New Big 12 boss Yormark learns NCAA issues in real time


ARLINGTON, TX – New Big 12 commissioner Brett Yormark is learning about NCAA issues in real time and during a time of dramatic change and uncertainty.

While Monday is Yormark’s first day working full-time out of the Big 12 office, leaving Jay-Z’s Roc Nation behind, the former NBA Brooklyn Nets CEO has been regularly embroiled in conference matters. since landing his first job in college athletics.

He was named the new leader of the Big 12 on June 29. A day later, conference realignment became a pressing issue again when Southern California and UCLA announced they would be leaving the Pac-12 in 2024 to join the Big Ten.

Beyond that, Yormark needs to familiarize themselves with athlete name, image and likeness compensation, the transfer portal, FBS conferences likely to split from the NCAA with their own governance structure for the football and the future of college football playoffs.

“One of his best qualities is that he doesn’t pretend to know what he doesn’t know… He asks a lot of questions and listens,” Baylor sporting director Mack Rhoades said of Yormark. “He hasn’t been in the industry, so he has to absorb all of that, which is, under normal circumstances, difficult. But then add the second part of this conference realignment.

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When asked during his introduction to the Big 12 football media days in mid-July if there had been any active talks with any Pac-12 schools, Yormark said his league was “open for business” and exploring all options for the future — but gave no specific details.

Pac-12 Commissioner George Kliavkoff expressed his frustration on Friday, saying he’s spent the last month “trying to defend himself against the grenades thrown from all corners of the Big 12 trying to destabilize our remaining conference.” He also said his league intends to retain its current members and welcome new additions.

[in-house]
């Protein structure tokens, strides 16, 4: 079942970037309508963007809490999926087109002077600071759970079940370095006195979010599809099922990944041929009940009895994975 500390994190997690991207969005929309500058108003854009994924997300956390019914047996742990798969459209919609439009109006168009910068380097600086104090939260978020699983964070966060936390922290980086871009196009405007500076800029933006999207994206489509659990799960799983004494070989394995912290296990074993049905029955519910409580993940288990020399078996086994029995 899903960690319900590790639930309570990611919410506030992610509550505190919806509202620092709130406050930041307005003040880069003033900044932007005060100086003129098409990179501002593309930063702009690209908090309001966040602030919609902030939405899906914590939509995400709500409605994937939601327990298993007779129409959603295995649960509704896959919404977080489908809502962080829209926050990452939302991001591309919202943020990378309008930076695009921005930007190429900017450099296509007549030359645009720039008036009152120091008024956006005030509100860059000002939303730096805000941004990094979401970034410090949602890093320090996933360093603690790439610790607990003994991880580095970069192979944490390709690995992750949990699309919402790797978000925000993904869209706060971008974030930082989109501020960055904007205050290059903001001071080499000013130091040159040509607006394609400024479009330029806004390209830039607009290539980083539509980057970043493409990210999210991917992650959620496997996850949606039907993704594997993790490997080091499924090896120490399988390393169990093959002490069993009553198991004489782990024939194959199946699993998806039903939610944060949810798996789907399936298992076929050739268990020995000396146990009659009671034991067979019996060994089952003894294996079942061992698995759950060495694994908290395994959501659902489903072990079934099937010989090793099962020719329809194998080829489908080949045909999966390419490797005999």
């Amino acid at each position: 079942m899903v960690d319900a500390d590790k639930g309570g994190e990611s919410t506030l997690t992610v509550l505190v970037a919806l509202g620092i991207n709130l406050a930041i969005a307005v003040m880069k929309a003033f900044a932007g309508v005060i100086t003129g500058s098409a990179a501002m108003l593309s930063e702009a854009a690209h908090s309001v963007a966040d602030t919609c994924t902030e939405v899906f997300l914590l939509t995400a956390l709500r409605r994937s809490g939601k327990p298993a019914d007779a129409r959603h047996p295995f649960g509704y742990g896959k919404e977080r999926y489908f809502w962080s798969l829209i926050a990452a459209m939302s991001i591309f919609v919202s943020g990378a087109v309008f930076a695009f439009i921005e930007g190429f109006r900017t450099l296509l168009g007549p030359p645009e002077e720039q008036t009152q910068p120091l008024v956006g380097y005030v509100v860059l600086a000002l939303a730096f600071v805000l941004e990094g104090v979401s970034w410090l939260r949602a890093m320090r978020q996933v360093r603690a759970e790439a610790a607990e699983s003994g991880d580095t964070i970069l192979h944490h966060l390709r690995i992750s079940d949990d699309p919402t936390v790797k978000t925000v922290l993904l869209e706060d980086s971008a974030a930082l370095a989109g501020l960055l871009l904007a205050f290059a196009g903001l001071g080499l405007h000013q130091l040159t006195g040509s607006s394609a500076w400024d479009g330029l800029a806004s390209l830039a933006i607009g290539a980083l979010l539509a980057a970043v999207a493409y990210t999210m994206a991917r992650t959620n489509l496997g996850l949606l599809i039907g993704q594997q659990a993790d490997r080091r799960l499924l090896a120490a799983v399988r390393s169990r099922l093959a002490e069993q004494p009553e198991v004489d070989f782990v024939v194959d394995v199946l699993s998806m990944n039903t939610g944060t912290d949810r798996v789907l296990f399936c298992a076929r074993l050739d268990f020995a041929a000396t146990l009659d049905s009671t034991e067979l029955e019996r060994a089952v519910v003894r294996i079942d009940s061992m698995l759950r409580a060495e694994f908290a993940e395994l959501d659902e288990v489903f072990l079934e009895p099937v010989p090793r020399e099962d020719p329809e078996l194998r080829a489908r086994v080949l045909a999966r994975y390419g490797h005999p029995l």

The Big 12 is going through another membership transition, and its media rights deal with ESPN and Fox Sports expires after the 2024-25 college year. While Oklahoma and Texas are expected to leave for the Southeastern Conference no later than the 2025 season, four new schools will join the Big 12 next summer.

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Yormark brings an outside perspective to what has been a resilient conference, as well as experience in building brands.

Before joining Roc Nation in 2019, where he was COO of the business side of the business, Yormark spent nearly 15 years with the Nets, overseeing the club’s move from New Jersey and the construction of Barclays Center. He previously worked for NASCAR, where he oversaw a $750 million deal with Nextel Communications for the naming rights to the circuit’s top racing series.

Yormark said he promised the Big 12 board that he would ensure the league was “bold and humble, aggressive and thoughtful, innovative and creative” in growing its brand and business – and become a bit more contemporary.

“One thing is crystal clear. There is no higher priority than best positioning the Big 12 for their upcoming media rights negotiations,” Yormark said. “Everything we do must build momentum for these negotiations, as well as build brand and corporate value for the Big 12.”

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When the only Big 12 national football champions leave, the league will only have half of its original 12 members. Nebraska left for the Big Ten and Colorado went to the Pac-12 in 2011. Texas A&M and Missouri joined the SEC the following season.

The Big 12 added TCU and West Virginia in 2012, the same year Bob Bowlsby became commissioner. The 70-year-old decided earlier this year that he was ready to step down from the role.

Weeks after the Sooners and Longhorns received invites from the SEC last summer, the Big 12 approved memberships at independent BYU and American Athletic Conference football schools in Cincinnati, Houston and Central Florida.

Yormark plans to visit all 14 campuses in the coming months, including the four schools joining next summer, as well as departing Oklahoma and Texas.

“He’s the perfect guy for us right now,” TCU athletic director Jeremiah Donati said. “He’s going to be aggressive, he’s going to be bold. He’s not going to apologize for that. … We just have to stand behind him and let him do his thing and keep putting us in the best possible positions.

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